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Fatih Küçükkarakurt
Fatih Küçükkarakurt

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PORT SCANNING | nmap, connect()

Each service provided by a computer monitors a specific port for incoming connection requests. There are 65,535 different possible ports on a machine. The main goal of port scanning is to find out which ports are open, which are closed, and which are filtered.

Looking at your machine from the outside, a given port on your machine is open only if you are running a server program on the machine and the port is assigned to the server. If you are not running any server programs, then, from the outside, no ports on your machine are open. This could be the case with a brand new digital device that is not meant to provide any services to the rest of the world. But, even with a device that was “clean” originally, should you happen to click accidentally on an email attachment consisting of malware, you could inadvertently end up installing a small server program in your machine that the bad guys could use to do their bad deeds.

When we say a port is filtered, what we mean is that the packets passing through that port are subject to the filtering rules of a firewall.

If a port on a remote host is open for incoming connection requests and you send it a SYN packet, the remote host will respond back with a SYN+ACK packet.

If a port on a remote host is closed and your computer sends it a SYN packet, the remote host will respond back with a RST packet.

Let’s say a port on a remote host is filtered with something like an iptables based packet filter and your scanner sends it a SYN packet or an ICMP ping packet, you may not get back anything at all.

If you are wondering about definitions such as SYN, ICMP, RST, you can specify them in the comments. I can explain these. But now let's continue without going beyond the subject of the article.

A frequent goal of port scanning is to find out if a remote host is providing a service that is vulnerable to buffer overflow attack. Port scanning may involve all of the 65,535 ports or only the ports that are well-known to provide services vulnerable to different security-related exploits.

Port Scanning with Calls to connect()

The simplest type of a scan is made with a call to connect(). The manpage for this system call on Unix/Linux systems has the following prototype for this function:

#include <sys/socket.h>

int connect(int socketfd, const struct sockaddr *address, socklen_t address_len);
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where the parameter socketfd is the file descriptor associated with the internet socket constructed by the client (with a call to three-argument socket()), the pointer parameter address that points to a sockaddr structure that contains the IP address of the remote server, and the parameter address_len that specifies the length of the structure pointed to by the second argument.

A call to connect() if successful completes a three-way handshake for a TCP connection with a server. The header file sys/socket.h includes a number of definitions of the structs needed for socket programming in C.

When connect() is successful, it returns the integer 0, otherwise it returns -1.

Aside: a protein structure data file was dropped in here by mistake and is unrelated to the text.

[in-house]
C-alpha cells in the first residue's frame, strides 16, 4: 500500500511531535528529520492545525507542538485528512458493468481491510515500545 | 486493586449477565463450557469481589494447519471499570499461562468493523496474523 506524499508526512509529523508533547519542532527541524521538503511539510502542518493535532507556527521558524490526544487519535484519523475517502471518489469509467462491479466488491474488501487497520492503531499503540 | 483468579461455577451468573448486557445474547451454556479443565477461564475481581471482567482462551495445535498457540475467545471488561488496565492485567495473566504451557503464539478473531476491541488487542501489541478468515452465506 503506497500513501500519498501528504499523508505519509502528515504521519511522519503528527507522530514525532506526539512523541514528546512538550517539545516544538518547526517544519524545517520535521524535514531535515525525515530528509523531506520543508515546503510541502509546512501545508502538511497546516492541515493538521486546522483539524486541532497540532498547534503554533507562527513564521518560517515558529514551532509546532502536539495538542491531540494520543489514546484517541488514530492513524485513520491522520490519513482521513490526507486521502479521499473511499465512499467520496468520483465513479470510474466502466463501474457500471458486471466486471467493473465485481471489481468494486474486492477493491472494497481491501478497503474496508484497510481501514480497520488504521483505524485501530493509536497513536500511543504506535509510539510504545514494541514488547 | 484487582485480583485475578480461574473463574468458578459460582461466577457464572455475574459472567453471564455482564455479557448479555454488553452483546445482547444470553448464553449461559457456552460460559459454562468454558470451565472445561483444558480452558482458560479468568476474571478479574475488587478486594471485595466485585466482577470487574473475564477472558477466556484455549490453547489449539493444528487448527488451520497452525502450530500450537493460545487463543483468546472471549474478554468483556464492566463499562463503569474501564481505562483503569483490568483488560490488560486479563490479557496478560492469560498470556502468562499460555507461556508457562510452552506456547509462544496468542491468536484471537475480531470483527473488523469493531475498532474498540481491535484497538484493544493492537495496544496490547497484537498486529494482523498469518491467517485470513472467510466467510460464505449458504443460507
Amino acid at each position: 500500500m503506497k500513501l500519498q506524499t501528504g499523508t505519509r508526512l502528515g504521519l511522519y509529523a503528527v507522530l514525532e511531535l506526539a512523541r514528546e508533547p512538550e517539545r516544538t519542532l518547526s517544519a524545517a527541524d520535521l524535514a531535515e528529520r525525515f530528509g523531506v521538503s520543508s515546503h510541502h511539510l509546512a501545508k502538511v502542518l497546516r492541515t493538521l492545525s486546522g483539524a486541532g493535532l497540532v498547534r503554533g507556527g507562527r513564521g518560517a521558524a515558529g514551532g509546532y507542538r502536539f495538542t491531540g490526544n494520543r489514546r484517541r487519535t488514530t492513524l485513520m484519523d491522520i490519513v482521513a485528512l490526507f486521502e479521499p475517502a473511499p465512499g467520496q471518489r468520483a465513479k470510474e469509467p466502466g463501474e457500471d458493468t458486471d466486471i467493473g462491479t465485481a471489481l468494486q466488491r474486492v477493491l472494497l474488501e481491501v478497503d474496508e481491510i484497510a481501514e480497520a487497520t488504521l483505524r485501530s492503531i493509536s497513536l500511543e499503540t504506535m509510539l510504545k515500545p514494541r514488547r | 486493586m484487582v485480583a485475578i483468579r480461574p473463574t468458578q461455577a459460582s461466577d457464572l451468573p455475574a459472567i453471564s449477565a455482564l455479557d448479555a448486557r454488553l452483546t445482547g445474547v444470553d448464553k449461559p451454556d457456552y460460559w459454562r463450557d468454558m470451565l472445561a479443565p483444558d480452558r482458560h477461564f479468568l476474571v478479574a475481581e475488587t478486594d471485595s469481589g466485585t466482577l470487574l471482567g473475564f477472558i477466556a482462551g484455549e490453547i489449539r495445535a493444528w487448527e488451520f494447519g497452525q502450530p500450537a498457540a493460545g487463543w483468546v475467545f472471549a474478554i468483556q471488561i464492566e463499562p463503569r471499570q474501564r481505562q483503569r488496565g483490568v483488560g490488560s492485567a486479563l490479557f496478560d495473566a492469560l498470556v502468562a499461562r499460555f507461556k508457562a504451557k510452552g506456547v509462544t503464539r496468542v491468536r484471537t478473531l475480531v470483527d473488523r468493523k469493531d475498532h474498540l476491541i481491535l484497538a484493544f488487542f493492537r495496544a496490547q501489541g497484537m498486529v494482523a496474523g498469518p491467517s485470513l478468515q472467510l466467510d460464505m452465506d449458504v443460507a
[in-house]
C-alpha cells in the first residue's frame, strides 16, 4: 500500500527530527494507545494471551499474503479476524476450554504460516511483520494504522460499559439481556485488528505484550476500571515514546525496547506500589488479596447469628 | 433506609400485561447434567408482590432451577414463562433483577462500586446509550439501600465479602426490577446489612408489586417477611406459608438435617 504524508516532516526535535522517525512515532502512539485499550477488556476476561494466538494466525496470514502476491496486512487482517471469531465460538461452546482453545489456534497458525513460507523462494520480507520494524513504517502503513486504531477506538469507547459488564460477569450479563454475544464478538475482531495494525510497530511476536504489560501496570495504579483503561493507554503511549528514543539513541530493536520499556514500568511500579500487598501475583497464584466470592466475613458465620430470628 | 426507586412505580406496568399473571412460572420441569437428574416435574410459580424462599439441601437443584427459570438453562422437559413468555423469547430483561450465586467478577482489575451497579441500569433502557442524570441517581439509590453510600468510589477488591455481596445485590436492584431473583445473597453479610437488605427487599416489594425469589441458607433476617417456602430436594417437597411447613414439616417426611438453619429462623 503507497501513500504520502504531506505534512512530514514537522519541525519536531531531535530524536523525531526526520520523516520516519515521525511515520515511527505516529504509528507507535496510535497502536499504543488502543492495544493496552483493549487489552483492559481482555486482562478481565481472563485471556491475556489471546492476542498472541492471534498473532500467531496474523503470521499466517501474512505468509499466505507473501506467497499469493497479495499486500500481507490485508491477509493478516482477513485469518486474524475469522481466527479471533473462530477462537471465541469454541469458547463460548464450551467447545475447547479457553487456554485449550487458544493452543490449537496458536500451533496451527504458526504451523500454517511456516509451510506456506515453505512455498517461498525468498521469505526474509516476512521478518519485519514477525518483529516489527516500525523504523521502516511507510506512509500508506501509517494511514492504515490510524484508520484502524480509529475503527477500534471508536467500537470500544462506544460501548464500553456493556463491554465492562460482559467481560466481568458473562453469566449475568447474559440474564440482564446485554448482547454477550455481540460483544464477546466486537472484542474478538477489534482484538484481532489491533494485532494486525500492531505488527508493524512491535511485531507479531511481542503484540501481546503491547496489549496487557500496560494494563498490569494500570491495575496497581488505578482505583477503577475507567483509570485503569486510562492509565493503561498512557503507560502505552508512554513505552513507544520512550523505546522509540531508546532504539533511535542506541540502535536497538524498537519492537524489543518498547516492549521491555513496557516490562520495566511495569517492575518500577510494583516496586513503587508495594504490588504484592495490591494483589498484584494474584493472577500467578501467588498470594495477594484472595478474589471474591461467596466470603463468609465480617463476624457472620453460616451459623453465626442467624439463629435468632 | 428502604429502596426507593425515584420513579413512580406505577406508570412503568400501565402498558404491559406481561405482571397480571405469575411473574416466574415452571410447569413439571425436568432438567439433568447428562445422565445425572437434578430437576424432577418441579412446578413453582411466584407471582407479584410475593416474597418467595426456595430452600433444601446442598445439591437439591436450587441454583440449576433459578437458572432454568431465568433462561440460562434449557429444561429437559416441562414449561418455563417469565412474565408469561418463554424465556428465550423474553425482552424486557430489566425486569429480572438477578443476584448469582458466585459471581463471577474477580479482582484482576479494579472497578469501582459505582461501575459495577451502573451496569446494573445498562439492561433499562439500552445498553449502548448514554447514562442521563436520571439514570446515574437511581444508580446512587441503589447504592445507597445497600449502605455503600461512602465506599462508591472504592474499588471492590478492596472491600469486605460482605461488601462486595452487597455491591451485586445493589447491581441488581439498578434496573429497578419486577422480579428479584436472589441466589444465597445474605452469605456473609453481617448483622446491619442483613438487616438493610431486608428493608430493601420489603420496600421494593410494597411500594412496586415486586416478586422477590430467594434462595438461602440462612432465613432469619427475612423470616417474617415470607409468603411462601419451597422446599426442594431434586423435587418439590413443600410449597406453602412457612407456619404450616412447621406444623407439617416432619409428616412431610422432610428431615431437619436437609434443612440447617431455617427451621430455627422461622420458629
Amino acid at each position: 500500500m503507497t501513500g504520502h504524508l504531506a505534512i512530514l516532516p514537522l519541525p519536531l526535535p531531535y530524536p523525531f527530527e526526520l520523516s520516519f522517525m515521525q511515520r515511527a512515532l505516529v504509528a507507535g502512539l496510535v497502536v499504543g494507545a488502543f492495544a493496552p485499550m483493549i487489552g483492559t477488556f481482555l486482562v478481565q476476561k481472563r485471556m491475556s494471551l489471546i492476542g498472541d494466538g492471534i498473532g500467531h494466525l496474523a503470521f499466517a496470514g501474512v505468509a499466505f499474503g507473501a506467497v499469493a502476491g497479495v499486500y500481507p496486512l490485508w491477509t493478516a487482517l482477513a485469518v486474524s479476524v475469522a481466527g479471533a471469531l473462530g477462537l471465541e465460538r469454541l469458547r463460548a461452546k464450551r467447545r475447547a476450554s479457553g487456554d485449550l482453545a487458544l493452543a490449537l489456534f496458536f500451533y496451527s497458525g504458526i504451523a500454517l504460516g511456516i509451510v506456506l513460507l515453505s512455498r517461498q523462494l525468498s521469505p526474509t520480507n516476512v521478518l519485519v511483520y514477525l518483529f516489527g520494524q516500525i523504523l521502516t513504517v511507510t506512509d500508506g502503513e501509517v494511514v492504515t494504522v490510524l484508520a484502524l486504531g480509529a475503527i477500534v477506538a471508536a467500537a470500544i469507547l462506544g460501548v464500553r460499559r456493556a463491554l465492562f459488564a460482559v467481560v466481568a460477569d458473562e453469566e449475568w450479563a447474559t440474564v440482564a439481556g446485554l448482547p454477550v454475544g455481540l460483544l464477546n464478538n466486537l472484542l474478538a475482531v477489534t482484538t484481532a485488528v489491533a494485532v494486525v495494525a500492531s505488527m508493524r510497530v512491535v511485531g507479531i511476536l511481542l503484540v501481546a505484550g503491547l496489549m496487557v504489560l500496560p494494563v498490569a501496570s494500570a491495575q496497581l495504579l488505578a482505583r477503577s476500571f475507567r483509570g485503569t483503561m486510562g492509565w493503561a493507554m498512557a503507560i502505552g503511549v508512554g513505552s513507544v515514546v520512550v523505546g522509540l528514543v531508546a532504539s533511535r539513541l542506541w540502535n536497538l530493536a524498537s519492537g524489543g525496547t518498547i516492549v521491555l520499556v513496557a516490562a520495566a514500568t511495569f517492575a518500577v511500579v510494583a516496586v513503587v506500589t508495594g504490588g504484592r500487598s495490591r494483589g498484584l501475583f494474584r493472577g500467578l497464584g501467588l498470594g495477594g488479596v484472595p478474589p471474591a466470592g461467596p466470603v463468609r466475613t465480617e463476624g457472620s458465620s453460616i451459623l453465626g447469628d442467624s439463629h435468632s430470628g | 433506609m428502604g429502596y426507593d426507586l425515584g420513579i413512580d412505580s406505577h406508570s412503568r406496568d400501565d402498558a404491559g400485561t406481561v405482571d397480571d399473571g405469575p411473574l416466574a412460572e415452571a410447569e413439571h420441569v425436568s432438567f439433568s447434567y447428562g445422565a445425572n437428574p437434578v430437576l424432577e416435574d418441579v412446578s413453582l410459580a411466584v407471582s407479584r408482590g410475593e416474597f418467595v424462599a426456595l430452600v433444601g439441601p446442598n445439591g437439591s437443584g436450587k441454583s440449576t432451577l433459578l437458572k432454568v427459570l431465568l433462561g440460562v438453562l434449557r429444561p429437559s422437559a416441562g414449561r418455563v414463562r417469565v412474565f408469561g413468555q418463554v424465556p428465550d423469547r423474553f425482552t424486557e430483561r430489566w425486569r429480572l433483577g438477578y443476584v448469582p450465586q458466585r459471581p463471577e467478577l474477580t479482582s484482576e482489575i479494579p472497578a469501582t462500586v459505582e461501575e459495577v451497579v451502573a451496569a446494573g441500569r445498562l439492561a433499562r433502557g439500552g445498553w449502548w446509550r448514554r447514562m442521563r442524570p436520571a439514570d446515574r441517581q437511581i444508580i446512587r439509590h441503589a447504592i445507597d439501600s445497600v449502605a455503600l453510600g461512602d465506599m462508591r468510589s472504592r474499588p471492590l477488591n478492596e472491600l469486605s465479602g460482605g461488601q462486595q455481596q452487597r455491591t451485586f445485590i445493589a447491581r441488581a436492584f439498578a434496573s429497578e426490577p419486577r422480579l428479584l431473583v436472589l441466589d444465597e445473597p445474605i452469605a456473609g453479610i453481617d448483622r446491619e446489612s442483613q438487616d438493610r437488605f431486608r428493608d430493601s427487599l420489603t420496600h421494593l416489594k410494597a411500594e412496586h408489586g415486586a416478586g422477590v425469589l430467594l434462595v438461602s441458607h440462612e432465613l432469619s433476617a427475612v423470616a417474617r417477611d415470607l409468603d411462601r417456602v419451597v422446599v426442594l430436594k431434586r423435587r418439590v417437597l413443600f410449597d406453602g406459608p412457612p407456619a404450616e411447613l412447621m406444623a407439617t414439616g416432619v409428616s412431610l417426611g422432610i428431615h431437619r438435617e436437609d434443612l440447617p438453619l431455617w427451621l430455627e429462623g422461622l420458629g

In a typical use of connect() for port scanning, if the connection succeeds, the port scanner immediately closes the connection (having ascertained that the port is open).

Port Scanning with TCP SYN Packets

Scanning remote hosts with SYN packets is probably the most popular form of port scanning. If your machine wants to open a TCP connection with another machine, your machine sends the remote machine a SYN packet. If the remote machine wants to respond positively to the connection request, it responds back with a SYN+ACK packet, that must then be acknowledged by your machine with an ACK packet.

In a port scan based on SYN packets, the scanner machine sends out SYN packets to the different ports of a remote machine. When the scanner machine receives a SYN+ACK packet in return for a given port, the scanner can be sure that the port on the remote machine is open. It is the “duty” of a good port-scanner to immediately send back to the target machine an RST packet in response to a received SYN+ACK packet so that the half-open TCP circuit at the target is closed immediately.

Ordinarily, when a target machines receives a SYN packet for a closed port, it sends back an RST packet back to the sender. Note that when a target machine is protected by a packet-level firewall, it is the firewall rules that decide what the machine’s response will be to a received SYN packet.

The nmap Port Scanner

nmap stands for “network map”. This open-source scanner, developed by Fyodor (see, is one of the most popular port scanners for Unix/Linux machines. There is good documentation on the scanner under the “Reference Guide” button at

nmap is actually more than just a port scanner. In addition to listing the open ports on a network, it also tries to construct an inventory of all the services running in a network. It also tries to detect as to which operating system is running on each machine, etc. In addition to carrying out a TCP SYN scan, nmap can also carry out TCP connect() scans, UDP scans, ICMP scans, etc. Regarding UDP scans, note that SYN is a TCP concept, so there is no such thing as a UDP SYN scan. In a UDP scan, if a UDP packet is sent to a port that is not open, the remote machine will respond with an ICMP port-unreachable message. So the absence of a returned message can be construed as a sign of an open UDP port. However, a packet filtering firewall at a remote machine may prevent the machine from responding with an ICMP error message even when a port is closed.